• We constantly reference IHTFP (“I hate this f***ing place”) while secretly love every second here.
  • The institute is taken seriously by almost everyone. When we send emails from the MIT domain name (name@mit.edu) answer is almost always guaranteed.
  • You constantly feel inadequate by the level of the people around you (at orientation they even point out that it’s perfectly normal to have the “imposter syndrome”, i.e., feeling like you were admitted by mistake, as clearly you don’t feel like you deserve to be here with these people).
  • Sending an email to a wide distribution list saying “there is food left at [location]” and within seconds a swarm of hungry mouths descend, devour, and leave.
  • Playing with the beaver is totally not a sexual thing.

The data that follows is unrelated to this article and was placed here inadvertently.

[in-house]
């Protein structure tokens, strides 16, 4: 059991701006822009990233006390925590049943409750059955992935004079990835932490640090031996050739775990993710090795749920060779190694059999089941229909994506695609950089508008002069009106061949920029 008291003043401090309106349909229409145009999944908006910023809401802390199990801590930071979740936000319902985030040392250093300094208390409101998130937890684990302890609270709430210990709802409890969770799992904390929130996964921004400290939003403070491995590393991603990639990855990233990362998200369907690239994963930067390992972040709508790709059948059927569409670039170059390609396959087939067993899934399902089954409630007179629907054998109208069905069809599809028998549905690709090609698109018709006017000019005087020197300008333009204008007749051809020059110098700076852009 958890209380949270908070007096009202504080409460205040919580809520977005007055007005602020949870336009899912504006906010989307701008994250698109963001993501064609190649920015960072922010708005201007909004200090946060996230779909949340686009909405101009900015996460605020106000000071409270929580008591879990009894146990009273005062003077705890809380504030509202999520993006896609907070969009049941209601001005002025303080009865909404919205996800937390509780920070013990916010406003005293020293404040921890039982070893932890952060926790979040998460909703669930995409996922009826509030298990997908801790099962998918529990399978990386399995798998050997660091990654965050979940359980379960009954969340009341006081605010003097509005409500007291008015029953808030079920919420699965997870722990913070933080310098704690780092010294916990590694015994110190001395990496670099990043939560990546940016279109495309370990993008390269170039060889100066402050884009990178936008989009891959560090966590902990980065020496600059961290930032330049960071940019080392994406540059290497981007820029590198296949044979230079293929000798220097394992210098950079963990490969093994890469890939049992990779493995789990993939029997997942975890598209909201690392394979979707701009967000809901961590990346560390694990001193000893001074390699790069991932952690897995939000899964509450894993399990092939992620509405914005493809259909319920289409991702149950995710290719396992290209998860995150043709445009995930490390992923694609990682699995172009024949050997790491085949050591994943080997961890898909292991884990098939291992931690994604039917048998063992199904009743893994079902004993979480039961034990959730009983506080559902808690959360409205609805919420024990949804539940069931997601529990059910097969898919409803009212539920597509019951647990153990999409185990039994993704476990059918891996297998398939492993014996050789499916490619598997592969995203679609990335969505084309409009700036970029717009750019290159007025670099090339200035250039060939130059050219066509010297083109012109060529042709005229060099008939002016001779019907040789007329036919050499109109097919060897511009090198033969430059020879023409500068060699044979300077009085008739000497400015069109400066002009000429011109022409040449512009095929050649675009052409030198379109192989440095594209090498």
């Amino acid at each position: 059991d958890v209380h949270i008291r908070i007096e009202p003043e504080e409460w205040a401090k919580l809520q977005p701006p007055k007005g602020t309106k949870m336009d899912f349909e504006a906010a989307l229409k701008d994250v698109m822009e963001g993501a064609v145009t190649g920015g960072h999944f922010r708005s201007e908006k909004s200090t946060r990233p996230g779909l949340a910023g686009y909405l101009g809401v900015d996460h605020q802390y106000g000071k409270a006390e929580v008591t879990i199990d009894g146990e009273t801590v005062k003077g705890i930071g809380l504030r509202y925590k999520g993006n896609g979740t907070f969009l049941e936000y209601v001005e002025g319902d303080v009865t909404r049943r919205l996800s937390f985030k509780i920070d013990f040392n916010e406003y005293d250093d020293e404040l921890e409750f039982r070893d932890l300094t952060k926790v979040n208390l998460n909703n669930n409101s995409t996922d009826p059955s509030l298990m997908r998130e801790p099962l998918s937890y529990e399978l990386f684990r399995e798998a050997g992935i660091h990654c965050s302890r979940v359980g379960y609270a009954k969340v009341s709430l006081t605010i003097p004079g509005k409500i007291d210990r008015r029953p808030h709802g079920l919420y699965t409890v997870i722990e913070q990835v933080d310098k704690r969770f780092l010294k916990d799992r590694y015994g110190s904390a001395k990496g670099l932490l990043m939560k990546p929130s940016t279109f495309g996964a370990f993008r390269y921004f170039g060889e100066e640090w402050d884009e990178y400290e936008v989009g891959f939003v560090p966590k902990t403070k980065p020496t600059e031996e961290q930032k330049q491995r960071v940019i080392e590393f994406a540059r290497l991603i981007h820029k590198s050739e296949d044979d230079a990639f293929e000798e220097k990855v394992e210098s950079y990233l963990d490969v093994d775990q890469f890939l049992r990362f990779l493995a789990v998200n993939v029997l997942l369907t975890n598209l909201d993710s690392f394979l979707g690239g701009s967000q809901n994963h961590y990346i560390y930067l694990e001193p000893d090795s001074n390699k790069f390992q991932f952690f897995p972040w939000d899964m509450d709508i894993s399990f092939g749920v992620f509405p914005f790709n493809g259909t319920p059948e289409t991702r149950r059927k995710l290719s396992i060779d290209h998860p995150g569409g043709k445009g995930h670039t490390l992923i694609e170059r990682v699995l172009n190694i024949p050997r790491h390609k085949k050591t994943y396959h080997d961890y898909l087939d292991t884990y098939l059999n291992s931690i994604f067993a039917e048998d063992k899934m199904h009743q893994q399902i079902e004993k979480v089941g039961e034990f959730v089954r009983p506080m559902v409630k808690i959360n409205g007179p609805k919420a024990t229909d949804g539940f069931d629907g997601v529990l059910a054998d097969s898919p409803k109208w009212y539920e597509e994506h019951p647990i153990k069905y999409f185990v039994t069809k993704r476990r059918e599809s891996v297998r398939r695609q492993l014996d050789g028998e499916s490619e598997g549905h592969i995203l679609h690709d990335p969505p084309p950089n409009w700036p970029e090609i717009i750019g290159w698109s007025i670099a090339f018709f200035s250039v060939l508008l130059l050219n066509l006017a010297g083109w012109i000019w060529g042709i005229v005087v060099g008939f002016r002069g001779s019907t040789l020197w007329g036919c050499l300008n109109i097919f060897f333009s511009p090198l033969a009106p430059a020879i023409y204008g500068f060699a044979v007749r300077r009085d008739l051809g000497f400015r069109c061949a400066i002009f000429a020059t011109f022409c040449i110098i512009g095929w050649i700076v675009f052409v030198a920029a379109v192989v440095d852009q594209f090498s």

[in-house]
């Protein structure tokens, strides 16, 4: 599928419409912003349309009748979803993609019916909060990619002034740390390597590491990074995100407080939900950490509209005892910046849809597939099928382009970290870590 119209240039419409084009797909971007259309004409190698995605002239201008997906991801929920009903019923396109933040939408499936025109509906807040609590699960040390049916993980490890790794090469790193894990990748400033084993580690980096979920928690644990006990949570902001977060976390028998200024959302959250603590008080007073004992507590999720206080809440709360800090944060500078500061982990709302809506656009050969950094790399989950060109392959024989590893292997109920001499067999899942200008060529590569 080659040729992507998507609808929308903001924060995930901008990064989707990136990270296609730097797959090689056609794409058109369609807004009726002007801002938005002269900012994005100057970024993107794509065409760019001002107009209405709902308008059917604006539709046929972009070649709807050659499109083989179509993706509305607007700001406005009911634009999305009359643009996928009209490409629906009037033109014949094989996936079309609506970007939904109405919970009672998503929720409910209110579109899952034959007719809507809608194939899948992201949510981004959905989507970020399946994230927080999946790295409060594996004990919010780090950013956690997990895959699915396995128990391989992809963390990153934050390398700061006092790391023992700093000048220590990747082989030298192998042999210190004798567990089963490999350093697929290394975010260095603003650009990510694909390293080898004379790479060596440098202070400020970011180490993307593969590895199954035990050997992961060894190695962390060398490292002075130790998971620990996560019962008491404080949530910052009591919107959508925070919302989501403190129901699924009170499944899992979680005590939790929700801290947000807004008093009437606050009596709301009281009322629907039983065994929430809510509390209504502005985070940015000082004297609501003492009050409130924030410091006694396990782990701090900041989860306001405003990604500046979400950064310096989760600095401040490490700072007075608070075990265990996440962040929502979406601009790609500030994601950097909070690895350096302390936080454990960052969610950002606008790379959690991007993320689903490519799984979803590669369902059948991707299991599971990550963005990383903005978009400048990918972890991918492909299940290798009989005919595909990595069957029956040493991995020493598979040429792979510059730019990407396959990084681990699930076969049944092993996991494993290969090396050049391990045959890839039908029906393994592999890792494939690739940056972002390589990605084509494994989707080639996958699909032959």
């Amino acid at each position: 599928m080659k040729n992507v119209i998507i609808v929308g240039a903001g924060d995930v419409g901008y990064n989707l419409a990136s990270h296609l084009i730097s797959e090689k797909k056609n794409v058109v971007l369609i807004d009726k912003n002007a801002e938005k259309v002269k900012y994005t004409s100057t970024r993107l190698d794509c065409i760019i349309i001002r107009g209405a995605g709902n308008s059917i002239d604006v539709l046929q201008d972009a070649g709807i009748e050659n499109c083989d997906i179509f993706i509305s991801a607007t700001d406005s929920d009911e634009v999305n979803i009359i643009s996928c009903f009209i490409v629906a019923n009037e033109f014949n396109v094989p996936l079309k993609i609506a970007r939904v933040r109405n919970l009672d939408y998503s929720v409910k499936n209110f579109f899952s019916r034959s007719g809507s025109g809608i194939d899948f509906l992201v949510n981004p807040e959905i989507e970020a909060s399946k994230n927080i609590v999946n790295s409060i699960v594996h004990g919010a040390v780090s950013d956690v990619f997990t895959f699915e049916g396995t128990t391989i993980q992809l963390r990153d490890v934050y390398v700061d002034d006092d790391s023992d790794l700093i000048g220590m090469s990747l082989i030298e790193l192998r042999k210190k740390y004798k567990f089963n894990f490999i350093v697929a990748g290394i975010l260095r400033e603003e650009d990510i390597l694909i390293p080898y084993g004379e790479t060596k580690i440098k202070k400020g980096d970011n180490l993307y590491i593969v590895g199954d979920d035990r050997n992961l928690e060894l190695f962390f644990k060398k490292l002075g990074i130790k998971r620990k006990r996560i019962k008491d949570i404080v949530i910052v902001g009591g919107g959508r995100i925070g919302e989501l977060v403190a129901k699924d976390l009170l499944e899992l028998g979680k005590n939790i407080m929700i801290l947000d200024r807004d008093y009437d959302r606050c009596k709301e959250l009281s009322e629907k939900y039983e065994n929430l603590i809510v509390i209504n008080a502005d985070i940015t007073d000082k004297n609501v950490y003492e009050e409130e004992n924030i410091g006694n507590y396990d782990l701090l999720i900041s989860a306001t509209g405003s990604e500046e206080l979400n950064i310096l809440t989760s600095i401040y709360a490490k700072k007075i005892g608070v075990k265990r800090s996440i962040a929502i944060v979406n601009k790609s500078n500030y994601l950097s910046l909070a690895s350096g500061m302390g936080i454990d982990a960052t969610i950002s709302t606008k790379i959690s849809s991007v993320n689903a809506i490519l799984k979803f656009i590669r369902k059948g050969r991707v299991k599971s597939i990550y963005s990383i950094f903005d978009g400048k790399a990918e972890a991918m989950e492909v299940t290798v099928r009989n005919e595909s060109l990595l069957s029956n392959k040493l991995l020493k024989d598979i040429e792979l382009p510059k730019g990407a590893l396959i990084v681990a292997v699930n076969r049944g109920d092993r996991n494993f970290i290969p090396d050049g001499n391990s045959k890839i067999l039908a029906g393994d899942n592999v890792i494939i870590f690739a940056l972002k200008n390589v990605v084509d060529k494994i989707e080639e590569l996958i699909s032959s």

PS – sorry if this sounds like humblebrag. We’re really not full of ourselves here 🙂

 

ONE More comment from me: the most popular minor at MIT is music!

If MIT isn’t in your future, we can build a list of great colleges where you will thrive. stephanie@accessguidance.com pr 610-212-6679.

Student-Written Counselor Recommendations

I recently learned that in many high schools students are told to write the recommendation or to tell the counselor what to write then to edit the document.

If this is the policy in the high school you attend you will need to know what the admissions office wants to read in the recommendation.

Every part of your application should contain different information.  For instance, don’t write your essay about the most important thing on your activities list.  That is covered already.  Write about something the reader can’t find elsewhere.